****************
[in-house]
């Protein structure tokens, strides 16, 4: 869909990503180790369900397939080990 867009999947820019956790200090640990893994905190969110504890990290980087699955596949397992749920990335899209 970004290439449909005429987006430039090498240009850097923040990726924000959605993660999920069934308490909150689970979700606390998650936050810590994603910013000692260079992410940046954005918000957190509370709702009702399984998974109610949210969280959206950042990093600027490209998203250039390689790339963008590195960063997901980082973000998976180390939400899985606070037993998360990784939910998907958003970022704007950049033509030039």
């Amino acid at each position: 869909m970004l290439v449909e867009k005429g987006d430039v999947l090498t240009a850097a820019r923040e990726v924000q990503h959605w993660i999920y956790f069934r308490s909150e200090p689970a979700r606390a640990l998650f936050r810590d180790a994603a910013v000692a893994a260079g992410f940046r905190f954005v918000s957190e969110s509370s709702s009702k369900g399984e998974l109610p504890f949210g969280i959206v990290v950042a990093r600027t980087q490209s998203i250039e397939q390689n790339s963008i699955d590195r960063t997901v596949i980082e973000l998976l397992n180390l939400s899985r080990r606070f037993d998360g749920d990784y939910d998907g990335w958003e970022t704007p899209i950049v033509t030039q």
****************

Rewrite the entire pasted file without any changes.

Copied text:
[in-house]
């Protein structure tokens, strides 16, 4: 869909990503180790369900397939080990 867009999947820019956790200090640990893994905190969110504890990290980087699955596949397992749920990335899209 970004290439449909005429987006430039090498240009850097923040990726924000959605993660999920069934308490909150689970979700606390998650936050810590994603910013000692260079992410940046954005918000957190509370709702009702399984998974109610949210969280959206950042990093600027490209998203250039390689790339963008590195960063997901980082973000998976180390939400899985606070037993998360990784939910998907958003970022704007950049033509030039």
């Amino acid at each position: 869909m970004l290439v449909e867009k005429g987006d430039v999947l090498t240009a850097a820019r923040e990726v924000q990503h959605w993660i999920y956790f069934r308490s909150e200090p689970a979700r606390a640990l998650f936050r810590d180790a994603a910013v000692a893994a260079g992410f940046r905190f954005v918000s957190e969110s509370s709702s009702k369900g399984e998974l109610p504890f949210g969280i959206v990290v950042a990093r600027t980087q490209s998203i250039e397939q390689n790339s963008i699955d590195r960063t997901v596949i980082e973000l998976l397992n180390l939400s899985r080990r606070f037993d998360g749920d990784y939910d998907g990335w958003e970022t704007p899209i950049v033509t030039q």